Dr. Al-Saadi

k : Boltzmann constant (1.38 x 1023 J/K)The larger the value of W for a system (more microstates), the greater its entropy.The entropy change (S) for a process is given by:S = Sf Si S = k ln Wf k ln Wi When the number of microstates increases during a process, the entropy of that process increases (S > 0).

Entropy and MicrostatesIn 1868, Boltzmann showed that the entropy of a system is related to the natural log of the number of microstates (W) Dr. Al-Saadi*18.2S = k ln W

Dr. Al-Saadi

Entropy and MacrostatesThe previous equation can not be used to calculate the entropy for macroscopic systems.

Normal calculators cant handle x > 500.

Entropy is normally determined using calorimetry experiments. Dr. Al-Saadi*18.2W = nxS = k ln W

Dr. Al-Saadi

Standard EntropyThe standard entropy (S) is the absolute entropy of a substance at 1 atm (typically at 25C). Its units is (J/Kmol).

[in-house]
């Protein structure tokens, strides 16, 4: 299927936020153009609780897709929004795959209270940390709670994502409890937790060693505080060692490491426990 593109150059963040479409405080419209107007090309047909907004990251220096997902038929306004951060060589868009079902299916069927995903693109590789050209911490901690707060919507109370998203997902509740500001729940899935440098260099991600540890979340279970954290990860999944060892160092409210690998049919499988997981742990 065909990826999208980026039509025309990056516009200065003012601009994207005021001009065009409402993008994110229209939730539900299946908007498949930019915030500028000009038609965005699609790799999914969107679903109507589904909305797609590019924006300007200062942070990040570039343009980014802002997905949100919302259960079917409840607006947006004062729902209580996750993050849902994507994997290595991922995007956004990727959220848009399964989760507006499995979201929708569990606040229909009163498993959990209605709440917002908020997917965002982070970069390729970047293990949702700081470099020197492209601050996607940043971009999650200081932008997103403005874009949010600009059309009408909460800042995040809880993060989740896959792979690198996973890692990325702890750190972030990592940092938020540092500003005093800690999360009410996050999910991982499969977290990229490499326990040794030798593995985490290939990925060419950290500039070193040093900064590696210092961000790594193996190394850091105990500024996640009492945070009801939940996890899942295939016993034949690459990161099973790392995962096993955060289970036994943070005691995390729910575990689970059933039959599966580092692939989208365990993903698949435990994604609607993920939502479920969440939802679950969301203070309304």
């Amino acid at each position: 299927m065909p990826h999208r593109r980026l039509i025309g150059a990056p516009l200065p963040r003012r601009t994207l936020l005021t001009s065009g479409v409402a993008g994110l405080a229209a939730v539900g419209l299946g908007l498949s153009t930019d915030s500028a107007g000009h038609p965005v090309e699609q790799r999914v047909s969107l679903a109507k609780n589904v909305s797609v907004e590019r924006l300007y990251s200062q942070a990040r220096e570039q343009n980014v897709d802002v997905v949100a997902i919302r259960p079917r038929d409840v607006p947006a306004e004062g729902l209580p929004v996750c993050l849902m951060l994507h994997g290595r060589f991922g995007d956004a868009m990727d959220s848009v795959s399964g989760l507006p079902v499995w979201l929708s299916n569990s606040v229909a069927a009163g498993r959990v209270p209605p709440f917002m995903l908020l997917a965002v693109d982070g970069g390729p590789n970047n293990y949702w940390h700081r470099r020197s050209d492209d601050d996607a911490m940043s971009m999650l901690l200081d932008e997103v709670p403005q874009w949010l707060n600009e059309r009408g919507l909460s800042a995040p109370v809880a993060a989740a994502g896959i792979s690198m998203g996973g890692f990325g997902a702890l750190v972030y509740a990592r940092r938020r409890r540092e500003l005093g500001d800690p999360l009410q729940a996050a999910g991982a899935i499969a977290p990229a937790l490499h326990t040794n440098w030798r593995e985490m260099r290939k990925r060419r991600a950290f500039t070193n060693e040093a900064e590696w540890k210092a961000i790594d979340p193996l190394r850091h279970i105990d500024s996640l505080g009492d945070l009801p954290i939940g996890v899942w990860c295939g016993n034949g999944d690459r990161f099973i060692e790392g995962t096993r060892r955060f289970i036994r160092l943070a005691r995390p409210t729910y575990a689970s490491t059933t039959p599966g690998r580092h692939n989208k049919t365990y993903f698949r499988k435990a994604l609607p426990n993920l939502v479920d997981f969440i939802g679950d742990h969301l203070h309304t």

Dr. Al-Saadi*18.2

Dr. Al-Saadi

General Trends for EntropyEntropy for the gas phase is greater than that of the liquid or solid phase of the same substance.More complex structures have a greater entropy.For allotropes, more ordered forms have a lower entropy.Heavier monoatomic elements have a greater entropy than lighter ones.Dr. Al-Saadi*18.2

Dr. Al-Saadi

Entropy Change in a SystemDr. Al-Saadi*18.2One can predict qualitatively whether the entropy of a system increases (S > 0) or decreases (S < 0).(a) Melting:solidliquidParticles are confined to fixed positions. They are highly ordered and occupy a small number of microstates.Particles can now occupy more possible positions. They become less ordered and occupy a greater number of microstates compared to the solid state.SsolidSliquid 0

Dr. Al-Saadi

- Entropy Change in a SystemDr. Al-Saadi*18.2(b) Vaporization:liquidgasSliquidSgas
Entropy Change in a SystemDr. Al-Saadi*18.2(c) Dissolving:solutionSpure substanceSsolution 0When the highly ordered particles of the pure substance and the ordered solvent molecules are mixed, the order in both are disrupted. The molecules in the solution, as a result, will have a grater number of microstates.pure substance

Dr. Al-Saadi

Entropy Change in a System(d) Heating:Heating always increases both the energy and the entropy of a system.Dr. Al-Saadi*18.2Slower temp.Shigher temp. 0

Dr. Al-Saadi